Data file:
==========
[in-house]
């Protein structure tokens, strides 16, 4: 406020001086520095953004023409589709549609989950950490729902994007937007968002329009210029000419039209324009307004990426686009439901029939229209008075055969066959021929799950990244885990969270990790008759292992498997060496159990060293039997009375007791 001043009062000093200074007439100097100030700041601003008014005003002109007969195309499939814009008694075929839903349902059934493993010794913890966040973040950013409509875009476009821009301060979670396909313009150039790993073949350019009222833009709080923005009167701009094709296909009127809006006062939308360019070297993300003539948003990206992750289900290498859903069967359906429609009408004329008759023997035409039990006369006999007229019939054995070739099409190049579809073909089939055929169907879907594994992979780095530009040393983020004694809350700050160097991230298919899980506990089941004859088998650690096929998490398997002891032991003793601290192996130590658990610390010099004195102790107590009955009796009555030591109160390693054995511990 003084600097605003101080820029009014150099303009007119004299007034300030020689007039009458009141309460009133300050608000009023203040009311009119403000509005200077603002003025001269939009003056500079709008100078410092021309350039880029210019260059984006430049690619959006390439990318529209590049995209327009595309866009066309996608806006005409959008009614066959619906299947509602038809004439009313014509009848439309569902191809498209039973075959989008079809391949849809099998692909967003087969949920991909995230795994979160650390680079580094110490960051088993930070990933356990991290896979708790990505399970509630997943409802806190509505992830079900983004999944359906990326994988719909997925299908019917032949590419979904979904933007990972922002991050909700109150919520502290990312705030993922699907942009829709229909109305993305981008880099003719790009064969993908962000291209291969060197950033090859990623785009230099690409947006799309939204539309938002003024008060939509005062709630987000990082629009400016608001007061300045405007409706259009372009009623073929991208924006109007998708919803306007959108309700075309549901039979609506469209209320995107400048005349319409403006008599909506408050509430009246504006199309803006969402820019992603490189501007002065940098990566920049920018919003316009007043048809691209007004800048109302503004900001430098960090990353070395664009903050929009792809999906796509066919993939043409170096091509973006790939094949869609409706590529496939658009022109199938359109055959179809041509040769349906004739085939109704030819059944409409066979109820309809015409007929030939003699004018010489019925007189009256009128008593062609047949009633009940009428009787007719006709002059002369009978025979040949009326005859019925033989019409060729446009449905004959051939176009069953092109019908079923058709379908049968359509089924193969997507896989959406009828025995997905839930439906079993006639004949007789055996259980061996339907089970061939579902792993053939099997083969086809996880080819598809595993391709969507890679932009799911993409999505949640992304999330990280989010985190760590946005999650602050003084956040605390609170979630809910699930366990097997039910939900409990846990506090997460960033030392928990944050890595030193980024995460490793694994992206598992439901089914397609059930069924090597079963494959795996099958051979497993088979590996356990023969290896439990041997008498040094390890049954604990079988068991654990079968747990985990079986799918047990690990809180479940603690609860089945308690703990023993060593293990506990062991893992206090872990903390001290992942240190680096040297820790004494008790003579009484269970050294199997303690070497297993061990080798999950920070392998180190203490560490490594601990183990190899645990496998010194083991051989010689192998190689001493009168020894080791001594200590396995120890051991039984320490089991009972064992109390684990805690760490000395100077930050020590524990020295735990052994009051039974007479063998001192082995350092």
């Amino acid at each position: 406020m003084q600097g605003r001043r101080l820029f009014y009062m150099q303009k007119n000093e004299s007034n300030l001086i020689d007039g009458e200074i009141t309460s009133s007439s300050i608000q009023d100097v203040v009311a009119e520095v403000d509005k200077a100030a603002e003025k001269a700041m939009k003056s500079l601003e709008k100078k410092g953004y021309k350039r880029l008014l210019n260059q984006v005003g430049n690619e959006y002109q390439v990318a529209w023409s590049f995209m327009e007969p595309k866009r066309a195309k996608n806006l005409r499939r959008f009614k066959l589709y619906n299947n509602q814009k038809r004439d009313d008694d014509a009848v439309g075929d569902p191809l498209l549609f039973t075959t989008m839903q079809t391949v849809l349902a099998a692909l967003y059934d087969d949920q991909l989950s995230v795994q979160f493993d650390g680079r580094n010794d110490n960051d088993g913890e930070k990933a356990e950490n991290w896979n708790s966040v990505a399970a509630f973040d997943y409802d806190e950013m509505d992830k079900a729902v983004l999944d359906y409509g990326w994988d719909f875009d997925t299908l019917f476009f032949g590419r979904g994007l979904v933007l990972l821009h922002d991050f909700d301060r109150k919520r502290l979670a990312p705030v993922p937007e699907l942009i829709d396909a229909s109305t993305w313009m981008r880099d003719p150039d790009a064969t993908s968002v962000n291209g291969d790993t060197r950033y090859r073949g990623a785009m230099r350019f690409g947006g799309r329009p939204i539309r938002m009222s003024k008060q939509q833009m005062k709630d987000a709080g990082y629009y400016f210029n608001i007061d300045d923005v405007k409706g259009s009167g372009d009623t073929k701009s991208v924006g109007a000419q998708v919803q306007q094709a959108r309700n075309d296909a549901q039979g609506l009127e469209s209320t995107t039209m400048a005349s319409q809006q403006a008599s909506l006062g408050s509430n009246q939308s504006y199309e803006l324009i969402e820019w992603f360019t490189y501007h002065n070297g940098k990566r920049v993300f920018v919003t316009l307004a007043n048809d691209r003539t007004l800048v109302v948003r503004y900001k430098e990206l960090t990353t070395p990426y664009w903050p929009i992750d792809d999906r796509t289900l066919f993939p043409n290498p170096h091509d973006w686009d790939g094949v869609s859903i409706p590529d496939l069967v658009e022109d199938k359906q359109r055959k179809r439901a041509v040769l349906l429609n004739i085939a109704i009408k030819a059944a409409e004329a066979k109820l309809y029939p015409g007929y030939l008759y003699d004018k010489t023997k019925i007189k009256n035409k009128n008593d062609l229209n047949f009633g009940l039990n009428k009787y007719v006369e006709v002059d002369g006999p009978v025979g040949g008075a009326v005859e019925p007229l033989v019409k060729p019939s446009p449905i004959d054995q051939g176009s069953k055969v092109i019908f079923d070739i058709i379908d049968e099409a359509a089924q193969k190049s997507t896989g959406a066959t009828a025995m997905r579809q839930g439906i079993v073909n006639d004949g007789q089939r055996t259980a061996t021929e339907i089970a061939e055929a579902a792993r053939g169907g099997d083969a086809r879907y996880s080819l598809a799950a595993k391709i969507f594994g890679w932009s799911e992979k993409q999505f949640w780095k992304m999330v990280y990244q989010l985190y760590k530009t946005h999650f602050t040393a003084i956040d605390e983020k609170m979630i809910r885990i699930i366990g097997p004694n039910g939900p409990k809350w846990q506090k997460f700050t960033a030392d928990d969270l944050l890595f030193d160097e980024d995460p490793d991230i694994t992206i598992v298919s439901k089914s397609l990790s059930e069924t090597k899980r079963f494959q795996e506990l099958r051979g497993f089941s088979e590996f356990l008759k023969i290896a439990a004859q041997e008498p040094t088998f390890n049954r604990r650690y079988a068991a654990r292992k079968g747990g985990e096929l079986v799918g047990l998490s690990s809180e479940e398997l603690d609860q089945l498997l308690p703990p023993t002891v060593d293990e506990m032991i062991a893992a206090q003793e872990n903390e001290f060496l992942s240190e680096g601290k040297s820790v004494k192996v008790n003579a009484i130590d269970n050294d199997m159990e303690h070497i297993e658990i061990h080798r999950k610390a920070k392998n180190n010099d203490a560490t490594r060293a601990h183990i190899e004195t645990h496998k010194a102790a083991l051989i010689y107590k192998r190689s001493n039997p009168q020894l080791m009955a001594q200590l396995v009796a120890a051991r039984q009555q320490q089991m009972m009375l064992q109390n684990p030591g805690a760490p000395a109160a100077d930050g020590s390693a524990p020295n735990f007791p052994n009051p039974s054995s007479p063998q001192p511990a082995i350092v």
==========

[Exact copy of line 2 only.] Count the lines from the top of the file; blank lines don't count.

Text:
């Protein structure tokens, strides 16, 4: 406020001086520095953004023409589709549609989950950490729902994007937007968002329009210029000419039209324009307004990426686009439901029939229209008075055969066959021929799950990244885990969270990790008759292992498997060496159990060293039997009375007791 001043009062000093200074007439100097100030700041601003008014005003002109007969195309499939814009008694075929839903349902059934493993010794913890966040973040950013409509875009476009821009301060979670396909313009150039790993073949350019009222833009709080923005009167701009094709296909009127809006006062939308360019070297993300003539948003990206992750289900290498859903069967359906429609009408004329008759023997035409039990006369006999007229019939054995070739099409190049579809073909089939055929169907879907594994992979780095530009040393983020004694809350700050160097991230298919899980506990089941004859088998650690096929998490398997002891032991003793601290192996130590658990610390010099004195102790107590009955009796009555030591109160390693054995511990 003084600097605003101080820029009014150099303009007119004299007034300030020689007039009458009141309460009133300050608000009023203040009311009119403000509005200077603002003025001269939009003056500079709008100078410092021309350039880029210019260059984006430049690619959006390439990318529209590049995209327009595309866009066309996608806006005409959008009614066959619906299947509602038809004439009313014509009848439309569902191809498209039973075959989008079809391949849809099998692909967003087969949920991909995230795994979160650390680079580094110490960051088993930070990933356990991290896979708790990505399970509630997943409802806190509505992830079900983004999944359906990326994988719909997925299908019917032949590419979904979904933007990972922002991050909700109150919520502290990312705030993922699907942009829709229909109305993305981008880099003719790009064969993908962000291209291969060197950033090859990623785009230099690409947006799309939204539309938002003024008060939509005062709630987000990082629009400016608001007061300045405007409706259009372009009623073929991208924006109007998708919803306007959108309700075309549901039979609506469209209320995107400048005349319409403006008599909506408050509430009246504006199309803006969402820019992603490189501007002065940098990566920049920018919003316009007043048809691209007004800048109302503004900001430098960090990353070395664009903050929009792809999906796509066919993939043409170096091509973006790939094949869609409706590529496939658009022109199938359109055959179809041509040769349906004739085939109704030819059944409409066979109820309809015409007929030939003699004018010489019925007189009256009128008593062609047949009633009940009428009787007719006709002059002369009978025979040949009326005859019925033989019409060729446009449905004959051939176009069953092109019908079923058709379908049968359509089924193969997507896989959406009828025995997905839930439906079993006639004949007789055996259980061996339907089970061939579902792993053939099997083969086809996880080819598809595993391709969507890679932009799911993409999505949640992304999330990280989010985190760590946005999650602050003084956040605390609170979630809910699930366990097997039910939900409990846990506090997460960033030392928990944050890595030193980024995460490793694994992206598992439901089914397609059930069924090597079963494959795996099958051979497993088979590996356990023969290896439990041997008498040094390890049954604990079988068991654990079968747990985990079986799918047990690990809180479940603690609860089945308690703990023993060593293990506990062991893992206090872990903390001290992942240190680096040297820790004494008790003579009484269970050294199997303690070497297993061990080798999950920070392998180190203490560490490594601990183990190899645990496998010194083991051989010689192998190689001493009168020894080791001594200590396995120890051991039984320490089991009972064992109390684990805690760490000395100077930050020590524990020295735990052994009051039974007479063998001192082995350092």